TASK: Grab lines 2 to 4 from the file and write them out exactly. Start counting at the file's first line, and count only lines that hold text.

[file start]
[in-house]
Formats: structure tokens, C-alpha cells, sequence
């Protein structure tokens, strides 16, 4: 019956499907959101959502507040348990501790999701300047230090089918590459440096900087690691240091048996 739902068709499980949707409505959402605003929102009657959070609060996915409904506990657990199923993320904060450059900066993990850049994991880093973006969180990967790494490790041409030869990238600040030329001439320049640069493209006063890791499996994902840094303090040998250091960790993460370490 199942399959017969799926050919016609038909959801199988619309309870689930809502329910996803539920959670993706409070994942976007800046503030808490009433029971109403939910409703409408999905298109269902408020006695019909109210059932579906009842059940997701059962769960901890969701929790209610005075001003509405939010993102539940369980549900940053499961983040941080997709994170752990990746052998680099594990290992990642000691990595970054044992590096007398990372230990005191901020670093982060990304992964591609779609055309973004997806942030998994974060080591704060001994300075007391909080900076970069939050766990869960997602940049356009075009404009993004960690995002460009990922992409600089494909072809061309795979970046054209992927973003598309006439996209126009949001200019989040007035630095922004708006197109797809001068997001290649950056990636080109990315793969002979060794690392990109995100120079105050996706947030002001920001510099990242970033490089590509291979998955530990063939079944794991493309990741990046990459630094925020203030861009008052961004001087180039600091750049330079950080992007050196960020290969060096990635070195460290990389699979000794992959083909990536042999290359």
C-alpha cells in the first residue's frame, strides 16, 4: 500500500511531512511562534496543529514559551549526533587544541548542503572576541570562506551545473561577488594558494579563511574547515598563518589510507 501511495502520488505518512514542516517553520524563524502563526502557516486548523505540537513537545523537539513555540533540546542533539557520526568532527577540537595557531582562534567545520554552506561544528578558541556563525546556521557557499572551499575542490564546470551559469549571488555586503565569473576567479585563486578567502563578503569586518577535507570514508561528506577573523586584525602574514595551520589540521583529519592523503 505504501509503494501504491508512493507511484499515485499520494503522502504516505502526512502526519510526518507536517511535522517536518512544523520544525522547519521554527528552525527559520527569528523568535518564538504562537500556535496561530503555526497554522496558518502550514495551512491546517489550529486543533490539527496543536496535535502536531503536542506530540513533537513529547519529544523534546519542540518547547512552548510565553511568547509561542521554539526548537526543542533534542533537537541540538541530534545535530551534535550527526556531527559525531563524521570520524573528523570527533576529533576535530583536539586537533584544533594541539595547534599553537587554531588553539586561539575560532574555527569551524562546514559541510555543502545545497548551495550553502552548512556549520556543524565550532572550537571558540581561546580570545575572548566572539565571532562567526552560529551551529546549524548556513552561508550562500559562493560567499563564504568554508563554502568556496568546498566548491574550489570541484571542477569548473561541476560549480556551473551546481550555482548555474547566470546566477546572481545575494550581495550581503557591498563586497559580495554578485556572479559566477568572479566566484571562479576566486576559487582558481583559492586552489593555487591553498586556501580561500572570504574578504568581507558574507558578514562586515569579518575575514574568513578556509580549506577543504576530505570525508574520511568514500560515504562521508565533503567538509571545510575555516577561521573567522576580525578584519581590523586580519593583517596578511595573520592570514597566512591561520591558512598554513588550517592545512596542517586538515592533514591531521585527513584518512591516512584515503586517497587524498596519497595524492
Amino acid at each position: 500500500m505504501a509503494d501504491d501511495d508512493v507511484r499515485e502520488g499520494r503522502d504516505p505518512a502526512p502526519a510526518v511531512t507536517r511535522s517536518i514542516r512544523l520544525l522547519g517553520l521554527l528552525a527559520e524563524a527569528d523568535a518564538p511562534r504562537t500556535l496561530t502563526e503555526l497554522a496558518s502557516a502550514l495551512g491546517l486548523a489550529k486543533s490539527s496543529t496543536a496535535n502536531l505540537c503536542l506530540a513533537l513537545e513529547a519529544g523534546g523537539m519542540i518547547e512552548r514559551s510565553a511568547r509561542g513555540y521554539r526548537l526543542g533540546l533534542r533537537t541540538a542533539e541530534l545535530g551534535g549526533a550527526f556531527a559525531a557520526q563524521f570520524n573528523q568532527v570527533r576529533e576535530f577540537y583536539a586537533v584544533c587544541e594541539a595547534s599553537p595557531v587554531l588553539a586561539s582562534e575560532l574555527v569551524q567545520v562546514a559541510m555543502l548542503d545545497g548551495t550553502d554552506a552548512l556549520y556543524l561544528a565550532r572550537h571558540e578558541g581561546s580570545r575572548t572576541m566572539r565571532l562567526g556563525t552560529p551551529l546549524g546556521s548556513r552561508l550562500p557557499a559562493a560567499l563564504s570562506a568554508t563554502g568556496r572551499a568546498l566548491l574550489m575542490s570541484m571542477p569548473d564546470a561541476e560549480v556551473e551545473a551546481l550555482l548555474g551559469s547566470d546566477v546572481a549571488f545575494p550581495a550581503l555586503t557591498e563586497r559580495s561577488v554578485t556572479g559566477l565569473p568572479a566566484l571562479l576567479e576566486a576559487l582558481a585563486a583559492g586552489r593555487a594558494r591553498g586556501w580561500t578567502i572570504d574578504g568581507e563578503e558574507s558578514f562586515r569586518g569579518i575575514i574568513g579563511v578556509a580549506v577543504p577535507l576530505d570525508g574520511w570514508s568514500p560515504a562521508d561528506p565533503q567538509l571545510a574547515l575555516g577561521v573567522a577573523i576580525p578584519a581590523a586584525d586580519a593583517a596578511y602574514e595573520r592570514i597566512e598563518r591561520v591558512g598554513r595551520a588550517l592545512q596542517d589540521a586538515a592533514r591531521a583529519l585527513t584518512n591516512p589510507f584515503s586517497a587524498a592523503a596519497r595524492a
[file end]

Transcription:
Formats: structure tokens, C-alpha cells, sequence
């Protein structure tokens, strides 16, 4: 019956499907959101959502507040348990501790999701300047230090089918590459440096900087690691240091048996 739902068709499980949707409505959402605003929102009657959070609060996915409904506990657990199923993320904060450059900066993990850049994991880093973006969180990967790494490790041409030869990238600040030329001439320049640069493209006063890791499996994902840094303090040998250091960790993460370490 199942399959017969799926050919016609038909959801199988619309309870689930809502329910996803539920959670993706409070994942976007800046503030808490009433029971109403939910409703409408999905298109269902408020006695019909109210059932579906009842059940997701059962769960901890969701929790209610005075001003509405939010993102539940369980549900940053499961983040941080997709994170752990990746052998680099594990290992990642000691990595970054044992590096007398990372230990005191901020670093982060990304992964591609779609055309973004997806942030998994974060080591704060001994300075007391909080900076970069939050766990869960997602940049356009075009404009993004960690995002460009990922992409600089494909072809061309795979970046054209992927973003598309006439996209126009949001200019989040007035630095922004708006197109797809001068997001290649950056990636080109990315793969002979060794690392990109995100120079105050996706947030002001920001510099990242970033490089590509291979998955530990063939079944794991493309990741990046990459630094925020203030861009008052961004001087180039600091750049330079950080992007050196960020290969060096990635070195460290990389699979000794992959083909990536042999290359």
C-alpha cells in the first residue's frame, strides 16, 4: 500500500511531512511562534496543529514559551549526533587544541548542503572576541570562506551545473561577488594558494579563511574547515598563518589510507 501511495502520488505518512514542516517553520524563524502563526502557516486548523505540537513537545523537539513555540533540546542533539557520526568532527577540537595557531582562534567545520554552506561544528578558541556563525546556521557557499572551499575542490564546470551559469549571488555586503565569473576567479585563486578567502563578503569586518577535507570514508561528506577573523586584525602574514595551520589540521583529519592523503 505504501509503494501504491508512493507511484499515485499520494503522502504516505502526512502526519510526518507536517511535522517536518512544523520544525522547519521554527528552525527559520527569528523568535518564538504562537500556535496561530503555526497554522496558518502550514495551512491546517489550529486543533490539527496543536496535535502536531503536542506530540513533537513529547519529544523534546519542540518547547512552548510565553511568547509561542521554539526548537526543542533534542533537537541540538541530534545535530551534535550527526556531527559525531563524521570520524573528523570527533576529533576535530583536539586537533584544533594541539595547534599553537587554531588553539586561539575560532574555527569551524562546514559541510555543502545545497548551495550553502552548512556549520556543524565550532572550537571558540581561546580570545575572548566572539565571532562567526552560529551551529546549524548556513552561508550562500559562493560567499563564504568554508563554502568556496568546498566548491574550489570541484571542477569548473561541476560549480556551473551546481550555482548555474547566470546566477546572481545575494550581495550581503557591498563586497559580495554578485556572479559566477568572479566566484571562479576566486576559487582558481583559492586552489593555487591553498586556501580561500572570504574578504568581507558574507558578514562586515569579518575575514574568513578556509580549506577543504576530505570525508574520511568514500560515504562521508565533503567538509571545510575555516577561521573567522576580525578584519581590523586580519593583517596578511595573520592570514597566512591561520591558512598554513588550517592545512596542517586538515592533514591531521585527513584518512591516512584515503586517497587524498596519497595524492